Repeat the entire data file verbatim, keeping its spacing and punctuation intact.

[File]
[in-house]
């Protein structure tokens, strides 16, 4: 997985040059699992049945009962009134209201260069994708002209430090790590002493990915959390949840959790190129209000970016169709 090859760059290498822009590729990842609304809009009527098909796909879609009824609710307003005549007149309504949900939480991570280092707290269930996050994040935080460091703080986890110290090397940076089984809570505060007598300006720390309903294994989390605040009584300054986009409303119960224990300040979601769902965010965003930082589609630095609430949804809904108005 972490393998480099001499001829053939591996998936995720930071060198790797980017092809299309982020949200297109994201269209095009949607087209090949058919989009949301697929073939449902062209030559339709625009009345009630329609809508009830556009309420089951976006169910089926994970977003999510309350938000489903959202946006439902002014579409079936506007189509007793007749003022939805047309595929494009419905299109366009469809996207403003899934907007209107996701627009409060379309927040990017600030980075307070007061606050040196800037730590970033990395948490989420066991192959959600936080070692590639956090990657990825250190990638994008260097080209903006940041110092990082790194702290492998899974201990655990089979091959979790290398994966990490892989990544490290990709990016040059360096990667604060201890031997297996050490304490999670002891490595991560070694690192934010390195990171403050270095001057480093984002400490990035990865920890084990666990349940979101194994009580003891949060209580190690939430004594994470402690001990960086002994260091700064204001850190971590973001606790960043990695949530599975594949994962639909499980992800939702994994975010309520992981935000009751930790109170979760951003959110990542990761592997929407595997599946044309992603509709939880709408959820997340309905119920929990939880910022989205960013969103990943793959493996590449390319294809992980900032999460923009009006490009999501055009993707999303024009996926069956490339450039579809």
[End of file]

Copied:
[in-house]
């Protein structure tokens, strides 16, 4: 997985040059699992049945009962009134209201260069994708002209430090790590002493990915959390949840959790190129209000970016169709 090859760059290498822009590729990842609304809009009527098909796909879609009824609710307003005549007149309504949900939480991570280092707290269930996050994040935080460091703080986890110290090397940076089984809570505060007598300006720390309903294994989390605040009584300054986009409303119960224990300040979601769902965010965003930082589609630095609430949804809904108005 972490393998480099001499001829053939591996998936995720930071060198790797980017092809299309982020949200297109994201269209095009949607087209090949058919989009949301697929073939449902062209030559339709625009009345009630329609809508009830556009309420089951976006169910089926994970977003999510309350938000489903959202946006439902002014579409079936506007189509007793007749003022939805047309595929494009419905299109366009469809996207403003899934907007209107996701627009409060379309927040990017600030980075307070007061606050040196800037730590970033990395948490989420066991192959959600936080070692590639956090990657990825250190990638994008260097080209903006940041110092990082790194702290492998899974201990655990089979091959979790290398994966990490892989990544490290990709990016040059360096990667604060201890031997297996050490304490999670002891490595991560070694690192934010390195990171403050270095001057480093984002400490990035990865920890084990666990349940979101194994009580003891949060209580190690939430004594994470402690001990960086002994260091700064204001850190971590973001606790960043990695949530599975594949994962639909499980992800939702994994975010309520992981935000009751930790109170979760951003959110990542990761592997929407595997599946044309992603509709939880709408959820997340309905119920929990939880910022989205960013969103990943793959493996590449390319294809992980900032999460923009009006490009999501055009993707999303024009996926069956490339450039579809």